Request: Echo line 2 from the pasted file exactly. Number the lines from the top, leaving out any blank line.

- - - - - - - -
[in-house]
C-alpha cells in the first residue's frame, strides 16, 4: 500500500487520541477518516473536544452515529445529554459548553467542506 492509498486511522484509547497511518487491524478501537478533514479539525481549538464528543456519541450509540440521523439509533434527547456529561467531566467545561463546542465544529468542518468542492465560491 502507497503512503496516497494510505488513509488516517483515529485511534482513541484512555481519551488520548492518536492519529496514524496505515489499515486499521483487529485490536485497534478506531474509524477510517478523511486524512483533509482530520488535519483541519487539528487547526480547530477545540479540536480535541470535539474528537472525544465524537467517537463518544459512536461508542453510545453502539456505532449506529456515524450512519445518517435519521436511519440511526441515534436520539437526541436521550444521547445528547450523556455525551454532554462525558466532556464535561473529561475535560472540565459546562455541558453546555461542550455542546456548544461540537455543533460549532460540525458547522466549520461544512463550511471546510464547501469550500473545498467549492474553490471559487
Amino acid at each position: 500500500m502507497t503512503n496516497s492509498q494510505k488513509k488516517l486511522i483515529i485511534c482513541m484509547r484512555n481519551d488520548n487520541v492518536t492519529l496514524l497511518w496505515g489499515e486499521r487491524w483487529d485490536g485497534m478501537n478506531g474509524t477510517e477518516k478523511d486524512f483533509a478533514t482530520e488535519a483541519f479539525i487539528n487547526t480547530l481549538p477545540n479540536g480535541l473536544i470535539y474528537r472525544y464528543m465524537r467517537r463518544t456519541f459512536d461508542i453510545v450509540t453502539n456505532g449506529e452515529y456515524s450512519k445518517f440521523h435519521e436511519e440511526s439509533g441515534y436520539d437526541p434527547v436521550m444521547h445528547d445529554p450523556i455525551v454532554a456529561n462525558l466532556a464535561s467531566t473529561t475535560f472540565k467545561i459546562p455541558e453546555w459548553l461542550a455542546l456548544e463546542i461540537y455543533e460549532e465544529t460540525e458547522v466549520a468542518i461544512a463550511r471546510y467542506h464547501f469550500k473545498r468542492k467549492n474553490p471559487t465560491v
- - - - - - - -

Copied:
C-alpha cells in the first residue's frame, strides 16, 4: 500500500487520541477518516473536544452515529445529554459548553467542506 492509498486511522484509547497511518487491524478501537478533514479539525481549538464528543456519541450509540440521523439509533434527547456529561467531566467545561463546542465544529468542518468542492465560491 502507497503512503496516497494510505488513509488516517483515529485511534482513541484512555481519551488520548492518536492519529496514524496505515489499515486499521483487529485490536485497534478506531474509524477510517478523511486524512483533509482530520488535519483541519487539528487547526480547530477545540479540536480535541470535539474528537472525544465524537467517537463518544459512536461508542453510545453502539456505532449506529456515524450512519445518517435519521436511519440511526441515534436520539437526541436521550444521547445528547450523556455525551454532554462525558466532556464535561473529561475535560472540565459546562455541558453546555461542550455542546456548544461540537455543533460549532460540525458547522466549520461544512463550511471546510464547501469550500473545498467549492474553490471559487